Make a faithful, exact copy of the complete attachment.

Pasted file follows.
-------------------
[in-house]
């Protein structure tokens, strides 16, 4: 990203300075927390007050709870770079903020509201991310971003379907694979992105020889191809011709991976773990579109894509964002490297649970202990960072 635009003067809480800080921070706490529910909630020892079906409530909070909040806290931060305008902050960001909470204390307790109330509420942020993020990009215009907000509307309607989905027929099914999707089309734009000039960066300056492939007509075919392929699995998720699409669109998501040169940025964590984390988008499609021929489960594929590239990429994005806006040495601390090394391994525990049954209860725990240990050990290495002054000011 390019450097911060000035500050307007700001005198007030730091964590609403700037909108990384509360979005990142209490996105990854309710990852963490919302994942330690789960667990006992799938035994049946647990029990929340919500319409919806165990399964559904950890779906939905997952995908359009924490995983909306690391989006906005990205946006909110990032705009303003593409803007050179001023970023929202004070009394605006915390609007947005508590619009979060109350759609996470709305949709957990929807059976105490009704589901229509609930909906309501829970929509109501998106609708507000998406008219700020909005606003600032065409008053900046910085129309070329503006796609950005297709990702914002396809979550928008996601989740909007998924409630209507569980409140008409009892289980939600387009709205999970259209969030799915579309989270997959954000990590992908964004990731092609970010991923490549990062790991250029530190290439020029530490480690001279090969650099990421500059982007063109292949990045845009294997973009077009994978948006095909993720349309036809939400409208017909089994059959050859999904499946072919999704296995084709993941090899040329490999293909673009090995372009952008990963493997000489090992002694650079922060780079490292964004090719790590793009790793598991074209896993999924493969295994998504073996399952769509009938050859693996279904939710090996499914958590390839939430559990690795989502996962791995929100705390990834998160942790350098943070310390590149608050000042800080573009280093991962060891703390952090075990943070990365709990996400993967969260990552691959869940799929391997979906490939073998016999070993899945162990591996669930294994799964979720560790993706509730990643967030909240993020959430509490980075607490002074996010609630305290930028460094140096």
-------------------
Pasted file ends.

[in-house]
């Protein structure tokens, strides 16, 4: 990203300075927390007050709870770079903020509201991310971003379907694979992105020889191809011709991976773990579109894509964002490297649970202990960072 635009003067809480800080921070706490529910909630020892079906409530909070909040806290931060305008902050960001909470204390307790109330509420942020993020990009215009907000509307309607989905027929099914999707089309734009000039960066300056492939007509075919392929699995998720699409669109998501040169940025964590984390988008499609021929489960594929590239990429994005806006040495601390090394391994525990049954209860725990240990050990290495002054000011 390019450097911060000035500050307007700001005198007030730091964590609403700037909108990384509360979005990142209490996105990854309710990852963490919302994942330690789960667990006992799938035994049946647990029990929340919500319409919806165990399964559904950890779906939905997952995908359009924490995983909306690391989006906005990205946006909110990032705009303003593409803007050179001023970023929202004070009394605006915390609007947005508590619009979060109350759609996470709305949709957990929807059976105490009704589901229509609930909906309501829970929509109501998106609708507000998406008219700020909005606003600032065409008053900046910085129309070329503006796609950005297709990702914002396809979550928008996601989740909007998924409630209507569980409140008409009892289980939600387009709205999970259209969030799915579309989270997959954000990590992908964004990731092609970010991923490549990062790991250029530190290439020029530490480690001279090969650099990421500059982007063109292949990045845009294997973009077009994978948006095909993720349309036809939400409208017909089994059959050859999904499946072919999704296995084709993941090899040329490999293909673009090995372009952008990963493997000489090992002694650079922060780079490292964004090719790590793009790793598991074209896993999924493969295994998504073996399952769509009938050859693996279904939710090996499914958590390839939430559990690795989502996962791995929100705390990834998160942790350098943070310390590149608050000042800080573009280093991962060891703390952090075990943070990365709990996400993967969260990552691959869940799929391997979906490939073998016999070993899945162990591996669930294994799964979720560790993706509730990643967030909240993020959430509490980075607490002074996010609630305290930028460094140096």